New COVID-19 strains are causing clinical trial resumptions to slow

Many clinical trials were set to resume activity as the initial peak of the COVID-19 virus started declining. However, with the number of confirmed COVID-19 cases rising globally, especially in Western areas such as the US and Europe, along with two more infectious variants of COVID-19, this has led to increased restrictive measures and has slowed down the resumption of disrupted clinical trials, says GlobalData, a leading data and analytics company.

As of January 25, 2021, 929 disrupted trials have resumed. Out of these trials, 71.9% are currently recruiting participants, 12.8% have completed recruitment but are still ongoing and 0.5% of trials have yet to start recruiting subjects.

Priya Nair, Analyst, Trials Intelligence at GlobalData, comments: “There is a slight, steady increase of trials resuming activity, with the initial general trend showing a gradual increase in the overall percentage of trials for each trial status. However, between December 23 and January 25, ongoing recruiting trials decreased from 74.6% to 71.9%, and completed trials increased from 10.6% to 12.8%. The majority of trial disruptions can be attributed to patient safety measures, strict lockdown requirements, social distancing procedures and the high demand on medical professionals to treat COVID-19 patients.”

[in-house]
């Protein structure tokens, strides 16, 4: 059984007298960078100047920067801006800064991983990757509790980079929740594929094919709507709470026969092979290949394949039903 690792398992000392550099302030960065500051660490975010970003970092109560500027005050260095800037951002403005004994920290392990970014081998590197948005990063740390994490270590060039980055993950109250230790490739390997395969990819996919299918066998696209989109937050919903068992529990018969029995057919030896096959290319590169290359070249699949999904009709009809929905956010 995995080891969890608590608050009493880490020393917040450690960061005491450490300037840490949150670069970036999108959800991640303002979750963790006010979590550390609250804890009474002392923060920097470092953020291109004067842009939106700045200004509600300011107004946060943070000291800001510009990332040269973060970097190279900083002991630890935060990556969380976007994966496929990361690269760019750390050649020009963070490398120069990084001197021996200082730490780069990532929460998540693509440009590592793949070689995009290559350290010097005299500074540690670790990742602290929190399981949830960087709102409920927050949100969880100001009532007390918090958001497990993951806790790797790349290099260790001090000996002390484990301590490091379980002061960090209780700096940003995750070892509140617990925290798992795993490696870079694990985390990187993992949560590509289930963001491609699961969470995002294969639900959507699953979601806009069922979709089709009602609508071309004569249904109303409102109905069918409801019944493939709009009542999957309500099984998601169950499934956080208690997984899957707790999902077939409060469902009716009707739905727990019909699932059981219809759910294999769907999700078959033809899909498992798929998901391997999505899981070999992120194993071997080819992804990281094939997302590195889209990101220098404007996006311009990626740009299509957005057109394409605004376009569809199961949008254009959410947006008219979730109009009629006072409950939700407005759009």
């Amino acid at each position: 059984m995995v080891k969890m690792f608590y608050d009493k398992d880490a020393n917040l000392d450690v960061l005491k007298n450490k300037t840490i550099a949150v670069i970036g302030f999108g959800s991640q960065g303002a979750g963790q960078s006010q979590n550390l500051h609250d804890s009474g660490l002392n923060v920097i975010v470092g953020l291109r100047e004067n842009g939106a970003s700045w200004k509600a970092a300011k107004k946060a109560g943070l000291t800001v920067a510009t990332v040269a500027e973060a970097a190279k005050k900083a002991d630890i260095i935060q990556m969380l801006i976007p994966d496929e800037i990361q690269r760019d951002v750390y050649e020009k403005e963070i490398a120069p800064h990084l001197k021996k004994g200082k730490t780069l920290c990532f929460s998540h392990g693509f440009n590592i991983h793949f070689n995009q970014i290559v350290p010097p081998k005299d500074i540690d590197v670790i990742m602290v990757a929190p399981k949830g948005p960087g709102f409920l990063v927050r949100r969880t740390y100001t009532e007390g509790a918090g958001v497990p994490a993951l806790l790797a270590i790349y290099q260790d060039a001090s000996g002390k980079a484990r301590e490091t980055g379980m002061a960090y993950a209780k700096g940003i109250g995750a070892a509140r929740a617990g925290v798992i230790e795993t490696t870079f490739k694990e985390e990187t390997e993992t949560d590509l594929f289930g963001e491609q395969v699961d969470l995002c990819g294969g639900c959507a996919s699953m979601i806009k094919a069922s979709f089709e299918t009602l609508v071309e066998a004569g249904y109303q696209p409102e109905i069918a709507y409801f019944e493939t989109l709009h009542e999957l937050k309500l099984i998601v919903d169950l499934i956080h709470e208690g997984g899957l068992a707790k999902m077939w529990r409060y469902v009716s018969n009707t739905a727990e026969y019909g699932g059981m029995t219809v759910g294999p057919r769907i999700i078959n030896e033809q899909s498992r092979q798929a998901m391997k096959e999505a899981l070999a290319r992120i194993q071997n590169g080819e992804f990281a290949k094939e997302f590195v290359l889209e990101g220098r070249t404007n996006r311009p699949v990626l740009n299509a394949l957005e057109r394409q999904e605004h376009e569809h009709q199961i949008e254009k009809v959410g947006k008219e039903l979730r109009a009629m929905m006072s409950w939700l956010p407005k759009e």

Geographically, the US has the highest number of resumed trials at 87.5%, followed by the UK at 10.8%, Spain at 9%, France at 8.8%, and Germany at 8.1%. These numbers could be affected by the population of COVID-19 patients available for recruitment.

Nair adds: “With the global rollout of three main COVID-19 vaccines, Pfizer/BioNTech, Oxford/AstraZeneca and Moderna, the global figures for COVID-19 cases could decrease in upcoming months. If this occurs, then the potential of disrupted trials resuming could be likely.”

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